Source: Borders

The Summoning by Kelley Armstrong

The Summoning by Kelley Armstrong

  I wasn’t sure what I was going to think of this book. Frankly, in YA Fantasy Lit, anything that doesn’t scream “vampire” is a nice respite. So right off the bat, this was a nice break from what is the usual voice in this genre right now. Then enter Chloe, protagonist. I actually liked Chloe, which is strange for me, since I am generally inclined to loathe protagonists (don’t even get me started on Harry Potter…). She’s quirky, but controlled. She’s your typical teenage nerd girl – proud of who she is and dealing with the world in the […]

Posted December 9, 2011 in Reviews // 1 Comment //
School’s Out – Forever by James Patterson

School’s Out – Forever by James Patterson

  Yes, yes, I know. Everybody loves Max. I think that phrase is written across all three of the Patterson books I own. I’m still trying to love Max. I still don’t. The series is not bad. I liked the first book better than I liked School’s Out – Forever. I think that they idea of these kids going to school is a little far-fetched and ridiculous, and as much as the travelling annoyed me before, their goals seemed more realistic to their situation. And I simply couldn’t get past Anne, their caretaker. The lack-of-FBI-esque qualities that abounded in her […]

Posted October 22, 2011 in Reviews // 0 Comments //
The Fool’s Girl by Celia Rees

The Fool’s Girl by Celia Rees

  Although tedious and slightly scattered, The Fool’s Girl is yet another retelling of an old, beloved fairytale… except this one doesn’t trail as far back as Hansel and Gretel or Jack and the Beanstalk – hailing from Elizabethan England, Twelfth Night is comedy, tragedy, drama, and resolution. I found Rees’ style frustrating – there are characters presented as important who ultimately show no purpose at all (I am thinking of Tod, here), and there is a great deal of talk and travel, what I generally refer to as “filler”. It grew tedious. The important plot points felt so few […]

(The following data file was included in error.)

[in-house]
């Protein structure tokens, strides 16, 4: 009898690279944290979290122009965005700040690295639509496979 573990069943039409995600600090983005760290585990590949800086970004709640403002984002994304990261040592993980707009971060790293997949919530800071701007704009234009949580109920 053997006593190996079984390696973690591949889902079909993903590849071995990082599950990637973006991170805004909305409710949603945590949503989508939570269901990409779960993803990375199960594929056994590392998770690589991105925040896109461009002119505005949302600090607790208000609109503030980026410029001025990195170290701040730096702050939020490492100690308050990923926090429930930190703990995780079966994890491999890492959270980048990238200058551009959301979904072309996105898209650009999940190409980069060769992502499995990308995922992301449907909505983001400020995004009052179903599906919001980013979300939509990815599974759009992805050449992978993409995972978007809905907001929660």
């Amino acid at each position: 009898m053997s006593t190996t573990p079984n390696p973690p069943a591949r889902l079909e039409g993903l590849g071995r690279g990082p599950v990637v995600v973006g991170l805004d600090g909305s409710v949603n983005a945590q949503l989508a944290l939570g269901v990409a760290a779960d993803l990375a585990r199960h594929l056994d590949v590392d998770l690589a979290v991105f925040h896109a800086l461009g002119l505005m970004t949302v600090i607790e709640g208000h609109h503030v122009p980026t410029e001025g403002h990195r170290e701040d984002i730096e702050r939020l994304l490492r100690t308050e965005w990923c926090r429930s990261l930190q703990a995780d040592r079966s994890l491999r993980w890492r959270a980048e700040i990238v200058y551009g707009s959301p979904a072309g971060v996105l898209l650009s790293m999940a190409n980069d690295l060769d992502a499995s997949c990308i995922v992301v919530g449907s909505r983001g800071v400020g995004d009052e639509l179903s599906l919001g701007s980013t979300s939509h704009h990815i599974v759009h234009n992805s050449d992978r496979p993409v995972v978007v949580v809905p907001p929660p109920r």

Posted October 11, 2011 in Reviews // 0 Comments //
Feed by M. T. Anderson

Feed by M. T. Anderson

  I simply cannot express how much I love this book. These are the reasons why: It’s a dystopian novel. I have a weak spot for dystopian novels. The characters feel real to me. Not an adult trying to write a teenager. I never doubt Titus as a character, never second-guess his motives. Perfectly crafted. The language. This is a pitfall for many people, but for me, it just ropes me in closer to the story. The questions it asks about technology and our dependence on it. And on instant gratification. I can see where this novel would be immediately […]

Posted September 6, 2011 in Reviews // 0 Comments //
Terrier by Tamora Pierce

Terrier by Tamora Pierce

  I liked Beka’s story because it was one of Pierce’s, but that was about the extent of my interest. I found some places to be tedious, as though it took Beka a very long time to find one little piece of information, but she discovered the whole plot in a moment. I understand that Pierce is working towards a trilogy, and so the things that bore me now are likely to be important later. This book is written in the first person, and that must be expected before going into it. Traditionally Pierce writes in the third person, so […]

Posted September 3, 2011 in Reviews // 0 Comments //
Wake by Lisa McMann

Wake by Lisa McMann

  Wake was refreshing as a short book, but even then on some counts it failed to deliver. The characters remained rather flat and a little stereotyped, and really, how many of us are taking Cabel’s sudden and magical transformation very seriously? But if you can get past the stories, McMann’s got a very interesting concept. And Janie’s best friend Carrie? She’s the worst. Getting past the intellectually shallow characters, McMann does have a very interesting concept. There are not a lot of books that delve into the dream world, and even fewer that do so without tying themselves to […]

Posted August 26, 2011 in Reviews // 0 Comments //